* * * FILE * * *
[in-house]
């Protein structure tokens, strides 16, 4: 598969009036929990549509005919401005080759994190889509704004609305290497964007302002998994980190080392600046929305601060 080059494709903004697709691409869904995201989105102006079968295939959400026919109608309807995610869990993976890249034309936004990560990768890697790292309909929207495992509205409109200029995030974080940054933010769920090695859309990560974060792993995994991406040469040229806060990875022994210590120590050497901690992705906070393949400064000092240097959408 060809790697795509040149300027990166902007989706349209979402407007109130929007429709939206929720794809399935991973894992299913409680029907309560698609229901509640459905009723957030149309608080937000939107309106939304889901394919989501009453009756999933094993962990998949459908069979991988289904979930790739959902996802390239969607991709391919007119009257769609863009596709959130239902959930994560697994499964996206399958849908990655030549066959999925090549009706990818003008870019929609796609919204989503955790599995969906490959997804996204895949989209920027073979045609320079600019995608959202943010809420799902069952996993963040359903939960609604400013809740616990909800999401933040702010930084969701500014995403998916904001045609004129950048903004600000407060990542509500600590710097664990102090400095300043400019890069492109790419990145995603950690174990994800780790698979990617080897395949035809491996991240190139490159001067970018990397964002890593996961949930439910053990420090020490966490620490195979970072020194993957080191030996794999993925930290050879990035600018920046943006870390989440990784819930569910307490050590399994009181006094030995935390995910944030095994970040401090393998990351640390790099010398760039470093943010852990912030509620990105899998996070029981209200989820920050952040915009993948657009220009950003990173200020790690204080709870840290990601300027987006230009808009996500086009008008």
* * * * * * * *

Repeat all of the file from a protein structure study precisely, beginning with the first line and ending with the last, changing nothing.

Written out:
[in-house]
């Protein structure tokens, strides 16, 4: 598969009036929990549509005919401005080759994190889509704004609305290497964007302002998994980190080392600046929305601060 080059494709903004697709691409869904995201989105102006079968295939959400026919109608309807995610869990993976890249034309936004990560990768890697790292309909929207495992509205409109200029995030974080940054933010769920090695859309990560974060792993995994991406040469040229806060990875022994210590120590050497901690992705906070393949400064000092240097959408 060809790697795509040149300027990166902007989706349209979402407007109130929007429709939206929720794809399935991973894992299913409680029907309560698609229901509640459905009723957030149309608080937000939107309106939304889901394919989501009453009756999933094993962990998949459908069979991988289904979930790739959902996802390239969607991709391919007119009257769609863009596709959130239902959930994560697994499964996206399958849908990655030549066959999925090549009706990818003008870019929609796609919204989503955790599995969906490959997804996204895949989209920027073979045609320079600019995608959202943010809420799902069952996993963040359903939960609604400013809740616990909800999401933040702010930084969701500014995403998916904001045609004129950048903004600000407060990542509500600590710097664990102090400095300043400019890069492109790419990145995603950690174990994800780790698979990617080897395949035809491996991240190139490159001067970018990397964002890593996961949930439910053990420090020490966490620490195979970072020194993957080191030996794999993925930290050879990035600018920046943006870390989440990784819930569910307490050590399994009181006094030995935390995910944030095994970040401090393998990351640390790099010398760039470093943010852990912030509620990105899998996070029981209200989820920050952040915009993948657009220009950003990173200020790690204080709870840290990601300027987006230009808009996500086009008008």